• "You know it when you see it." as DMK said, like Justice Powell's description of pornography. You can write about it, lecture about it, debate it, but at end of day, its an indescribable intrinsic quality hard to quantify and analyze.
  • To be believed, not just heard. America is often the loudest among the pack, so its often heard, but with out demaged credibility, we are much less often heard.
  • See challenges as opportunities. As stated by Jeff of Gates, you can't be confined by the seemingly impossible. Indeed, I think that conventional wisdom is not only the most boring source of authority, but also the most dangerous. Only with greenfield, open/crazy thinking does a better way emerge. Innovation.
  • The press sucks. Yes, the media is the easy scapegoat. I mean, we need the free press to inform the masses, but when commercial pressures prohibit it from giving due care and process to the complexity of issues, its hard for average folks to see beyond the simple black and white of things. Its not just good and evil, black and white, Obama and McCain. The dumbing of America is a large result of 15 second soundbytes, but hopefully the net will help improve people's literacy and critical thinking ability.
  • The personal is political. Kavita reminded us that this came as part of the pro-choice campaign and civil and women's rights in the 70s. It still rings true, when it comes to questions of rights, responsibilities, and privileges that we have as indvidual Americans that make us concerned and involved in the political process. For me, a lot of it is the state of urban and minority America. For others, it's the quality of air they breathe, the right to marry who they want, the crime in their backyard, etc.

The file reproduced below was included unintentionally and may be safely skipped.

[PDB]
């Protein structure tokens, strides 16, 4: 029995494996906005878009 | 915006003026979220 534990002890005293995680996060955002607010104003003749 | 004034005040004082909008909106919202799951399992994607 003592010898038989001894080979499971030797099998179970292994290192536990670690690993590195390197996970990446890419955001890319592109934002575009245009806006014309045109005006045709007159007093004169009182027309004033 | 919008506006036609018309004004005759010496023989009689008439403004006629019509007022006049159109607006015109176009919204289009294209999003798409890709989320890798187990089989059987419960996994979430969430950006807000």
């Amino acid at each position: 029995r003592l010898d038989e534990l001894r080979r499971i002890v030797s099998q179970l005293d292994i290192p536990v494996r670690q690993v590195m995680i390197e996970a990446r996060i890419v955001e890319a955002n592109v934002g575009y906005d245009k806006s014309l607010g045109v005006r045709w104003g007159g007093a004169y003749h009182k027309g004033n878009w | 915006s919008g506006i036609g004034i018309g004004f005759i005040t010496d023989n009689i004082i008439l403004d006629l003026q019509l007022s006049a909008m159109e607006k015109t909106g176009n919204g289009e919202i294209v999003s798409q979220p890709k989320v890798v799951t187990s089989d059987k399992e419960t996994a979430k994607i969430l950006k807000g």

Either way, all of these points and messages were very thought provoking, and gave me a bunch of questions. Am I cultivating my own leadership ability? Am I improving my vision, credibility, conviction to passion, courage, pragmatism, empathy, team building commraderie, coaching of others, saying the right message, strategy, ability to reduce things to bare essence, usage of humor and light-heartedness to connect with folks, my humility, ability to take risks/make the bet/hit the card? Am I making decisions based on the impact and meaning for myself and others, or are finances having too much consideration? I must continue to ask whether my work, my personal life, my activities are advancing these abilities and priorities.

I am always fulfilled when I leave an experience, and have more questions than answers.

However, to return to the point on which I begun this entry, there is the question of returning to my motherland, California, which I love so much. The question is not if, but when.